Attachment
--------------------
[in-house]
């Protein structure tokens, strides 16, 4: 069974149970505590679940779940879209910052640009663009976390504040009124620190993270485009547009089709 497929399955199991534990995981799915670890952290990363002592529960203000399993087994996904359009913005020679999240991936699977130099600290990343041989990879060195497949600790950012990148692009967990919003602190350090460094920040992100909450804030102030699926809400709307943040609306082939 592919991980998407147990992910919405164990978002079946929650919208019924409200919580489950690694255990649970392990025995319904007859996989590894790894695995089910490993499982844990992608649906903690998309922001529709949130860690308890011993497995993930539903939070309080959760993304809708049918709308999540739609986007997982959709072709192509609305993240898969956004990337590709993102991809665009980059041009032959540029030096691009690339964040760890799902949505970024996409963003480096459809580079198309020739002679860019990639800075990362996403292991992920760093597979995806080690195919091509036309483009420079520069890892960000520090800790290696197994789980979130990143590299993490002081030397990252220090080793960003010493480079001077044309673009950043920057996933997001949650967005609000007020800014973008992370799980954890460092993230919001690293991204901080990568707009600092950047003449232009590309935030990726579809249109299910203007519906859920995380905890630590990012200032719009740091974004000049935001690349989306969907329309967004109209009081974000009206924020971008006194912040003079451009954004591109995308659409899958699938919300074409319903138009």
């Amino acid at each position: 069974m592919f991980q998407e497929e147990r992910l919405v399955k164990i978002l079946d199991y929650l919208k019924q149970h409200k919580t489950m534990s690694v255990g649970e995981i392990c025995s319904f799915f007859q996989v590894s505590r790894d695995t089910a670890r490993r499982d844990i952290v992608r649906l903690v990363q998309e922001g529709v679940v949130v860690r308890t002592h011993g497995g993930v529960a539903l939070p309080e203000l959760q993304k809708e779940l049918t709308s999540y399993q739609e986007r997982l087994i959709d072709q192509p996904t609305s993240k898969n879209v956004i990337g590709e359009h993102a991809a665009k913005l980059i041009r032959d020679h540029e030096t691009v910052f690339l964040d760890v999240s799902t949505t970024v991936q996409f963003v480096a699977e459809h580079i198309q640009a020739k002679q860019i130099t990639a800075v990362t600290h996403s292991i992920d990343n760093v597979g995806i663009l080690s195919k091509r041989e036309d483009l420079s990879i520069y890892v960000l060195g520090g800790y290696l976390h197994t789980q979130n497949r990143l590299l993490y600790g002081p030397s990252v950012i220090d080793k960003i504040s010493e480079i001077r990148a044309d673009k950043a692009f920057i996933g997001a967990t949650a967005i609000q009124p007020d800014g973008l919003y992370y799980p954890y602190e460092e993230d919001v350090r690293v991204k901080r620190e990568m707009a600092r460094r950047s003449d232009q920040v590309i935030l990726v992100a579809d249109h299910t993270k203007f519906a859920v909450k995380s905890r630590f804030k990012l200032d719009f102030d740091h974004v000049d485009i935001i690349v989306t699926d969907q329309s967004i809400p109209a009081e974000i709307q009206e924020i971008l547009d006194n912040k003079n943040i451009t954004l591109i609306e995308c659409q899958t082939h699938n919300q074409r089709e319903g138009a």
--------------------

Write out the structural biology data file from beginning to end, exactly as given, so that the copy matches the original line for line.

[in-house]
């Protein structure tokens, strides 16, 4: 069974149970505590679940779940879209910052640009663009976390504040009124620190993270485009547009089709 497929399955199991534990995981799915670890952290990363002592529960203000399993087994996904359009913005020679999240991936699977130099600290990343041989990879060195497949600790950012990148692009967990919003602190350090460094920040992100909450804030102030699926809400709307943040609306082939 592919991980998407147990992910919405164990978002079946929650919208019924409200919580489950690694255990649970392990025995319904007859996989590894790894695995089910490993499982844990992608649906903690998309922001529709949130860690308890011993497995993930539903939070309080959760993304809708049918709308999540739609986007997982959709072709192509609305993240898969956004990337590709993102991809665009980059041009032959540029030096691009690339964040760890799902949505970024996409963003480096459809580079198309020739002679860019990639800075990362996403292991992920760093597979995806080690195919091509036309483009420079520069890892960000520090800790290696197994789980979130990143590299993490002081030397990252220090080793960003010493480079001077044309673009950043920057996933997001949650967005609000007020800014973008992370799980954890460092993230919001690293991204901080990568707009600092950047003449232009590309935030990726579809249109299910203007519906859920995380905890630590990012200032719009740091974004000049935001690349989306969907329309967004109209009081974000009206924020971008006194912040003079451009954004591109995308659409899958699938919300074409319903138009």
């Amino acid at each position: 069974m592919f991980q998407e497929e147990r992910l919405v399955k164990i978002l079946d199991y929650l919208k019924q149970h409200k919580t489950m534990s690694v255990g649970e995981i392990c025995s319904f799915f007859q996989v590894s505590r790894d695995t089910a670890r490993r499982d844990i952290v992608r649906l903690v990363q998309e922001g529709v679940v949130v860690r308890t002592h011993g497995g993930v529960a539903l939070p309080e203000l959760q993304k809708e779940l049918t709308s999540y399993q739609e986007r997982l087994i959709d072709q192509p996904t609305s993240k898969n879209v956004i990337g590709e359009h993102a991809a665009k913005l980059i041009r032959d020679h540029e030096t691009v910052f690339l964040d760890v999240s799902t949505t970024v991936q996409f963003v480096a699977e459809h580079i198309q640009a020739k002679q860019i130099t990639a800075v990362t600290h996403s292991i992920d990343n760093v597979g995806i663009l080690s195919k091509r041989e036309d483009l420079s990879i520069y890892v960000l060195g520090g800790y290696l976390h197994t789980q979130n497949r990143l590299l993490y600790g002081p030397s990252v950012i220090d080793k960003i504040s010493e480079i001077r990148a044309d673009k950043a692009f920057i996933g997001a967990t949650a967005i609000q009124p007020d800014g973008l919003y992370y799980p954890y602190e460092e993230d919001v350090r690293v991204k901080r620190e990568m707009a600092r460094r950047s003449d232009q920040v590309i935030l990726v992100a579809d249109h299910t993270k203007f519906a859920v909450k995380s905890r630590f804030k990012l200032d719009f102030d740091h974004v000049d485009i935001i690349v989306t699926d969907q329309s967004i809400p109209a009081e974000i709307q009206e924020i971008l547009d006194n912040k003079n943040i451009t954004l591109i609306e995308c659409q899958t082939h699938n919300q074409r089709e319903g138009a």